With XML-powered calculation management, suppliers and OEMs can deeply integrate business processes, enabling suppliers to better leverage the OEM’s product information to create better parts and components on shorter deadlines. OEMs can be certain suppliers have the latest and most reliable engineering data.

What’s inside

XML assumes all information can include meta-data, explaining its purpose, significance, and other identifiers and allowing it to be tracked and vetted. A numeral on a Web page, for example, is no longer just pixels to the computer displaying it; it’s a piece of data that can be captured, processed, managed, and leveraged. XML makes it possible to provide contextual information in a manner similar to a database, along with traditional content found in most electronic documents. Additional information can control any type of property, including display, functionality, or fields for use in other specialized applications. Having XML fields for project name, originator, reference source, keywords, units, values, and such, make engineering calculations useful and visible without requiring a proprietary file format.

Because XML documents are text-based, they are portable, and can be read by many systems, from simple search tools on a Microsoft Windows desktop to sophisticated document repository databases.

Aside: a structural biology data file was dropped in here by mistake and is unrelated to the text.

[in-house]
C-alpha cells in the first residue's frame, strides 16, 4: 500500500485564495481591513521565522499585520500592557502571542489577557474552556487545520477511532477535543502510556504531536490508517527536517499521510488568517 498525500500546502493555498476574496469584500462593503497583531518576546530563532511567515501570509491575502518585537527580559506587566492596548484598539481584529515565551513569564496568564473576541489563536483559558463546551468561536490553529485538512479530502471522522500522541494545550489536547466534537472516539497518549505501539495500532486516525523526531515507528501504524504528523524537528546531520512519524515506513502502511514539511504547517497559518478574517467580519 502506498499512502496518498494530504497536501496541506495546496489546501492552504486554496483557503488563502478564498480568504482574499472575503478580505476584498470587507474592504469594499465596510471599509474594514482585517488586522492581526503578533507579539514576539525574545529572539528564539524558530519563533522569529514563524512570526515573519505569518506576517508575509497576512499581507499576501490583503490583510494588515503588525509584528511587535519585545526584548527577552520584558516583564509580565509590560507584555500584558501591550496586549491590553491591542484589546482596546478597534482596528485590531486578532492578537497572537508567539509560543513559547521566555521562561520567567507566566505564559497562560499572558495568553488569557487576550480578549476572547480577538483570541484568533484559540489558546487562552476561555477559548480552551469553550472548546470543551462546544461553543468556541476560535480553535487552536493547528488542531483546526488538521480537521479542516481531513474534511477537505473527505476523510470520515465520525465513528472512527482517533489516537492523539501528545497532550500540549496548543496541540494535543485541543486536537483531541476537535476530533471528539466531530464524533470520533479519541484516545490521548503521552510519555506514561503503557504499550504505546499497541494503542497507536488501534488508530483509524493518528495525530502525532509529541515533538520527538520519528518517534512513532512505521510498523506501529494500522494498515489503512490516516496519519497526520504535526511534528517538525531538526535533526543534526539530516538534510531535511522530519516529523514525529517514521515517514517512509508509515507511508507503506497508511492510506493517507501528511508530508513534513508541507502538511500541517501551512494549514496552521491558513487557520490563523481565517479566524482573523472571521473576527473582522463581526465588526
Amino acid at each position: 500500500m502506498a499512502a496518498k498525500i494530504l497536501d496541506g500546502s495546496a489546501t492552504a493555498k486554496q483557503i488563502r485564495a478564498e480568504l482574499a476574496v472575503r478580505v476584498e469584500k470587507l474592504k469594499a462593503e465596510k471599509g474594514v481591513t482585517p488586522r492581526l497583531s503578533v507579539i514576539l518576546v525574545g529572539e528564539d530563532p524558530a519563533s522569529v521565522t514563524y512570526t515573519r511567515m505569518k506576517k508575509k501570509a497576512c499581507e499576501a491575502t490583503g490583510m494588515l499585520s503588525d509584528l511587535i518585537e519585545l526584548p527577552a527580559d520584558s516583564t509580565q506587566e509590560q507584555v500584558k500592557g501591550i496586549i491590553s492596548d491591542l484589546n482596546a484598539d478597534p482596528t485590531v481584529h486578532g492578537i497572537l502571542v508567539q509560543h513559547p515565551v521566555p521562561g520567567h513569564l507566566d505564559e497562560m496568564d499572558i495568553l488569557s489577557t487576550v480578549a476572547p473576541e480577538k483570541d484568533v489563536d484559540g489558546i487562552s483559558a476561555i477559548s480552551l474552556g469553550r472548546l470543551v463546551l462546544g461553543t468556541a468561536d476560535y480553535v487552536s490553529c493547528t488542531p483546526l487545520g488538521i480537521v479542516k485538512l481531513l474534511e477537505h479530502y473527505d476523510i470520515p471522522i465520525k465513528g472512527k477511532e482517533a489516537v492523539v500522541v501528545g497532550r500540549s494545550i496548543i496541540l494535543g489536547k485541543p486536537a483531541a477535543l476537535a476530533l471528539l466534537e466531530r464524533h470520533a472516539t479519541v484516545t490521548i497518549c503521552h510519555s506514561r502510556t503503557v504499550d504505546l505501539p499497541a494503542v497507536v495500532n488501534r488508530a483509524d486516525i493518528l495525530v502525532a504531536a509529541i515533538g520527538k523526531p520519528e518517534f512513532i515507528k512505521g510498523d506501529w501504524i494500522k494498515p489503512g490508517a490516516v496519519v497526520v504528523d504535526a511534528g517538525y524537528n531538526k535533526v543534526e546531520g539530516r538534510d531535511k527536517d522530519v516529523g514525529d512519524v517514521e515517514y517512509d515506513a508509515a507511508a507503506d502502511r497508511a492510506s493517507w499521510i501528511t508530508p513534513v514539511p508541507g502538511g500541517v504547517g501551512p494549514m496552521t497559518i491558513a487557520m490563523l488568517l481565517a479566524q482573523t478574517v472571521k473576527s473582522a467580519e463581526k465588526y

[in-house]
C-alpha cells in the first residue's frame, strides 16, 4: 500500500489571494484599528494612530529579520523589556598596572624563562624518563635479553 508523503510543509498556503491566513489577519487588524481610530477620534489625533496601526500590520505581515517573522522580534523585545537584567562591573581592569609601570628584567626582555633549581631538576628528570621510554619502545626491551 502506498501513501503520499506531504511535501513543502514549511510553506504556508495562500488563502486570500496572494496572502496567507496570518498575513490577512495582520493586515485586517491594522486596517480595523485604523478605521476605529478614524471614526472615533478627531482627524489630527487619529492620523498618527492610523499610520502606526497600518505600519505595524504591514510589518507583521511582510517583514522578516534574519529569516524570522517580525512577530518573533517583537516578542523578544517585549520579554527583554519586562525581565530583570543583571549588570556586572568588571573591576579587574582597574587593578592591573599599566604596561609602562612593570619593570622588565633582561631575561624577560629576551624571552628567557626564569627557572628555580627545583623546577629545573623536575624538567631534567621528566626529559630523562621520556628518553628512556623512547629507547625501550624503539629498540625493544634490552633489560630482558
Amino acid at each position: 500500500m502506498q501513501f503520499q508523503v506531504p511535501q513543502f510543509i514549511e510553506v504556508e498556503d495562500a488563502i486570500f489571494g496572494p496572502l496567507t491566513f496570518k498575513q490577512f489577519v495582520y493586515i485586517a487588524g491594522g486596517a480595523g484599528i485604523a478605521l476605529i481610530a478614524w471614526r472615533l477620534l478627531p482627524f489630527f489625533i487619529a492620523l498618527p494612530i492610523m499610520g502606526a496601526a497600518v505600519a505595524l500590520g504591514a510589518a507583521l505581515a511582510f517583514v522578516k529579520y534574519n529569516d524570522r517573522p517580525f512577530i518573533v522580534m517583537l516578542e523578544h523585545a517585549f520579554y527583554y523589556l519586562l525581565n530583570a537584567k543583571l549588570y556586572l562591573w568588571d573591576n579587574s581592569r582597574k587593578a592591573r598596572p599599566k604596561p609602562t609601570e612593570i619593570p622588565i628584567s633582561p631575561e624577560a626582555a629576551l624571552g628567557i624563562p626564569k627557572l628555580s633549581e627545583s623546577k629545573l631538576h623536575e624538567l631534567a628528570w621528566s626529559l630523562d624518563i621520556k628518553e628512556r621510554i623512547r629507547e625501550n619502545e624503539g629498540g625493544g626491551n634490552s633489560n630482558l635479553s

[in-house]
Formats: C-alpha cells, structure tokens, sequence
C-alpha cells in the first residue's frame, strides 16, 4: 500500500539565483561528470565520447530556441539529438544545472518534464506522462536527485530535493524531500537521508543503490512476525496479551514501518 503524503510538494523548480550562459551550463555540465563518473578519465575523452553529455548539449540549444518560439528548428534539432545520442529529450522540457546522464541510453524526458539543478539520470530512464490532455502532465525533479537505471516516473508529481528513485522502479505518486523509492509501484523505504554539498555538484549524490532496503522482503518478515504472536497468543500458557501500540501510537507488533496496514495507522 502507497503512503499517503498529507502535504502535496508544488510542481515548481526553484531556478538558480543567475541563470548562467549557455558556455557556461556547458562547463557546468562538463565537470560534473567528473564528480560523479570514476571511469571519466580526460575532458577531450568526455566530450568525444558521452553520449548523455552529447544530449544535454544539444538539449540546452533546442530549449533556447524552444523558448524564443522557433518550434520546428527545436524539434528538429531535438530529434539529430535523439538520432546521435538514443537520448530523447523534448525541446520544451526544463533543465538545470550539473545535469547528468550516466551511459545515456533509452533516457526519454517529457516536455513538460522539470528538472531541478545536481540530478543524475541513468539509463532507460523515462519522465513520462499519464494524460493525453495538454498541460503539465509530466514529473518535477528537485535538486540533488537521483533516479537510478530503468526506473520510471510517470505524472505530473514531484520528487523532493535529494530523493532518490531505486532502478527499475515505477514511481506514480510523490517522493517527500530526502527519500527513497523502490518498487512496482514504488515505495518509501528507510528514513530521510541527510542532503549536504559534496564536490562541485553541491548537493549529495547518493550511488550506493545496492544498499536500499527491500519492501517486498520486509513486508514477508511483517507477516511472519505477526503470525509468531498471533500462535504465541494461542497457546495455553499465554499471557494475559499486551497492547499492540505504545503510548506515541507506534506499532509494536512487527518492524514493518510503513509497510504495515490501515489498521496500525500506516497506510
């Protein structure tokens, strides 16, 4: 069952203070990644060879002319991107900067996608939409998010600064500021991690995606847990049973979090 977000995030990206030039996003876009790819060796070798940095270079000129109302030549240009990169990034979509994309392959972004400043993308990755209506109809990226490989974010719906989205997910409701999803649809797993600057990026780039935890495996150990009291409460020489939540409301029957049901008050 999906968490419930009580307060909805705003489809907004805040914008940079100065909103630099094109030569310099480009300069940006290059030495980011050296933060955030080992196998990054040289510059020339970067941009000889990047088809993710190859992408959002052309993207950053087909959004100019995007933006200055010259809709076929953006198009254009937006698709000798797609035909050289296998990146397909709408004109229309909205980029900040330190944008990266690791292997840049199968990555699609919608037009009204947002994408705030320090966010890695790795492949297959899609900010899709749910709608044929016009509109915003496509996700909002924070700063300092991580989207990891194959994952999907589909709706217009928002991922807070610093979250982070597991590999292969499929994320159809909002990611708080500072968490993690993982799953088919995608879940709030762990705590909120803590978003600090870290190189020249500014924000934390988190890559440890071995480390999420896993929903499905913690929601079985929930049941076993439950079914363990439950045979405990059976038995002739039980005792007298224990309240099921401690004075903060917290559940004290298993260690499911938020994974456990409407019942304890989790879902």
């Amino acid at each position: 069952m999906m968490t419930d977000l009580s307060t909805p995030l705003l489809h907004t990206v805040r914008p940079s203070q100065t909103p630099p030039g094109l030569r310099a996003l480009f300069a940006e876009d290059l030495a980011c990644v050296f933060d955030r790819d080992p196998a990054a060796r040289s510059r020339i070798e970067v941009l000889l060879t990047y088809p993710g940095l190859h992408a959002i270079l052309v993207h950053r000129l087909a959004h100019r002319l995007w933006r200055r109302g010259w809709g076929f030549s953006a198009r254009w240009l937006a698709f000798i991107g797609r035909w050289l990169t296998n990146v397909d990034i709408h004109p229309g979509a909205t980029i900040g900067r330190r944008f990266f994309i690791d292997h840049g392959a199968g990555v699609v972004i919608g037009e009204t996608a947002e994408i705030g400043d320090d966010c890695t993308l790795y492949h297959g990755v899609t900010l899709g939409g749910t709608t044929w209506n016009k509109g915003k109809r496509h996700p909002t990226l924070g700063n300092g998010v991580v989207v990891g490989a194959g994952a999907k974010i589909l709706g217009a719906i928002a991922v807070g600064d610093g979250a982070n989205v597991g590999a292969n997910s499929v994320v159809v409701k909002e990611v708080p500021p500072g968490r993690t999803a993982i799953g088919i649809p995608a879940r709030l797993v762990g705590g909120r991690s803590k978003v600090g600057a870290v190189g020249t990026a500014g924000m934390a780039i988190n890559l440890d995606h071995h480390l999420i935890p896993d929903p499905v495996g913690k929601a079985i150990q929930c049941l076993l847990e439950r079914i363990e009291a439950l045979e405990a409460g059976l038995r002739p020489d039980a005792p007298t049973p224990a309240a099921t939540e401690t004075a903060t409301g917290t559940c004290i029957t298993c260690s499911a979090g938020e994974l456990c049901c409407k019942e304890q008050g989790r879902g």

An XML-based file is most powerful in conjunction with its specified “schema,” a set of rules specifying the information that can be represented in a particular kind of XML file. Recognizing XML’s potential for calculation management, the engineering industry is developing several schemas that support information capture for better product development among partner companies.

UnitsML, for example, is an emerging standard describing units of length, area, volume, mass, and other measures. This provides a units-based context for numbers in an electronic document. Among other schemas is Mathcad XML Information Architecture (XML-IA), a non-proprietary, open data model that accounts for peculiarities of applied math and engineering information, including parameters, units, results, and annotations. In addition, the schema can store an audit trail that recalls provenance (where numbers are copied and pasted from) and any annotations entered when an equation is created. Information is carried with calculations as they are copied and reworked—from engineering worksheet to worksheet—and can be inspected inside or outside the originating system.

XML-IA is readable by human engineers and their software (Mathsoft’s calculation software or other vendor’s design, document management, database, or product lifecycle management software). The schema benefits engineering product development, even across multiple companies and systems, and can be used with any software. It was designed to accommodate the many types of information that engineers and their management might wish to know about engineering designs.